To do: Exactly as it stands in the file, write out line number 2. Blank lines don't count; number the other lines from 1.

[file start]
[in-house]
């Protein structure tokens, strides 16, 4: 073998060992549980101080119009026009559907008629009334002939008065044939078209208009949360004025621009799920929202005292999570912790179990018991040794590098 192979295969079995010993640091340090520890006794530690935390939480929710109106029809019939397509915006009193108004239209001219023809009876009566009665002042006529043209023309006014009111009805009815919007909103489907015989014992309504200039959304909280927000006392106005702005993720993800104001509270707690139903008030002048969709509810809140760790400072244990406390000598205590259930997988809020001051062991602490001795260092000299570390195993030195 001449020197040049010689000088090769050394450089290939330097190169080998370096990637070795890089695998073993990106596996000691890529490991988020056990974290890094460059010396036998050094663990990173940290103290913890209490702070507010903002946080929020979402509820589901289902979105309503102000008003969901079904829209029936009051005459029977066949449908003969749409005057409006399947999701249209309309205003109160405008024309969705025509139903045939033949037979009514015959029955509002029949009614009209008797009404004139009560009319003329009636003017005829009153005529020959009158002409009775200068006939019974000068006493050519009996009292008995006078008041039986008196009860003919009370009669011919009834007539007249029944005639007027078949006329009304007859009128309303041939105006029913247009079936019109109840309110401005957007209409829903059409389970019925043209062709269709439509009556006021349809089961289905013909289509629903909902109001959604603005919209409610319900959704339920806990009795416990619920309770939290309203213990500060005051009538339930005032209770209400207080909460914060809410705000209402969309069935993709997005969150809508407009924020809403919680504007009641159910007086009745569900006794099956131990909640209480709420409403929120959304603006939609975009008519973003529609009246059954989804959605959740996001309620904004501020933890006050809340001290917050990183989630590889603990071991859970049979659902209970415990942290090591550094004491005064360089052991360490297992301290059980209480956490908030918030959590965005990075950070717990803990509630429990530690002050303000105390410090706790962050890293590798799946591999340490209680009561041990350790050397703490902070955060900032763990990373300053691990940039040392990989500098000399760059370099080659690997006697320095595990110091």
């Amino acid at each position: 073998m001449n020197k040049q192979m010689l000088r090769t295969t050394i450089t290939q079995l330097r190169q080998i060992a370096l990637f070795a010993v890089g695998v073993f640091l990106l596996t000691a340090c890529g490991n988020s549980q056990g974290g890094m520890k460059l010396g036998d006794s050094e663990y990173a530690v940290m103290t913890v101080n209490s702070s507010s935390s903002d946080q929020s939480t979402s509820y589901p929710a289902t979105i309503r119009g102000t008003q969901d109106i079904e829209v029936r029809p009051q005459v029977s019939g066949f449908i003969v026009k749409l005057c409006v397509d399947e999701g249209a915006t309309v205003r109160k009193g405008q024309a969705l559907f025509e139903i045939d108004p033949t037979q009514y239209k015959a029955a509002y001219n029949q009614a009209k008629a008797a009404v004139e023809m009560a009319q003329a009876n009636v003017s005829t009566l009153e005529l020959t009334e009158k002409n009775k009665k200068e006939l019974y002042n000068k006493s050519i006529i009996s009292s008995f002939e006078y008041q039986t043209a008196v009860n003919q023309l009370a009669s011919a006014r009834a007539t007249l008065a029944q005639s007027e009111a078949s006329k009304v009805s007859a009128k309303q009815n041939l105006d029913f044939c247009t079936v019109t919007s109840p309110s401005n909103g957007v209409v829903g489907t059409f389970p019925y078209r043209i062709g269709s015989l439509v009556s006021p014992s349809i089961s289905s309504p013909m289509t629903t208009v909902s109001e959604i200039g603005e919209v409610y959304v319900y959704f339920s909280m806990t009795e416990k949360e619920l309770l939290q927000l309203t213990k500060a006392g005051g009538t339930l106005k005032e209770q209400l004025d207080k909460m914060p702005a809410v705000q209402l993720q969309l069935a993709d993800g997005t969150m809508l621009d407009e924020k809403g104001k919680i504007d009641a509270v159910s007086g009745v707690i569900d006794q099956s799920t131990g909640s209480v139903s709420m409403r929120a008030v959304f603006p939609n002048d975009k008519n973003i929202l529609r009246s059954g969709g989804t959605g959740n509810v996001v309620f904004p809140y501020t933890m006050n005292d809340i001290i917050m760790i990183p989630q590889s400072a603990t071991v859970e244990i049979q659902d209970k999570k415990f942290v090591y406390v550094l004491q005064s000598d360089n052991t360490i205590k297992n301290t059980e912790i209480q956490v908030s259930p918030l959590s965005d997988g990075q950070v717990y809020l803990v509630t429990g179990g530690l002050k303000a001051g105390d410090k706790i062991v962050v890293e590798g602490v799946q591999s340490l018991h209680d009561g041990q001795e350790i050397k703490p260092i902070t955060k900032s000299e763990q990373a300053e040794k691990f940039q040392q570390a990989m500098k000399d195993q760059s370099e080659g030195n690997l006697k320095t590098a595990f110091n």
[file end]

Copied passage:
């Protein structure tokens, strides 16, 4: 073998060992549980101080119009026009559907008629009334002939008065044939078209208009949360004025621009799920929202005292999570912790179990018991040794590098 192979295969079995010993640091340090520890006794530690935390939480929710109106029809019939397509915006009193108004239209001219023809009876009566009665002042006529043209023309006014009111009805009815919007909103489907015989014992309504200039959304909280927000006392106005702005993720993800104001509270707690139903008030002048969709509810809140760790400072244990406390000598205590259930997988809020001051062991602490001795260092000299570390195993030195 001449020197040049010689000088090769050394450089290939330097190169080998370096990637070795890089695998073993990106596996000691890529490991988020056990974290890094460059010396036998050094663990990173940290103290913890209490702070507010903002946080929020979402509820589901289902979105309503102000008003969901079904829209029936009051005459029977066949449908003969749409005057409006399947999701249209309309205003109160405008024309969705025509139903045939033949037979009514015959029955509002029949009614009209008797009404004139009560009319003329009636003017005829009153005529020959009158002409009775200068006939019974000068006493050519009996009292008995006078008041039986008196009860003919009370009669011919009834007539007249029944005639007027078949006329009304007859009128309303041939105006029913247009079936019109109840309110401005957007209409829903059409389970019925043209062709269709439509009556006021349809089961289905013909289509629903909902109001959604603005919209409610319900959704339920806990009795416990619920309770939290309203213990500060005051009538339930005032209770209400207080909460914060809410705000209402969309069935993709997005969150809508407009924020809403919680504007009641159910007086009745569900006794099956131990909640209480709420409403929120959304603006939609975009008519973003529609009246059954989804959605959740996001309620904004501020933890006050809340001290917050990183989630590889603990071991859970049979659902209970415990942290090591550094004491005064360089052991360490297992301290059980209480956490908030918030959590965005990075950070717990803990509630429990530690002050303000105390410090706790962050890293590798799946591999340490209680009561041990350790050397703490902070955060900032763990990373300053691990940039040392990989500098000399760059370099080659690997006697320095595990110091």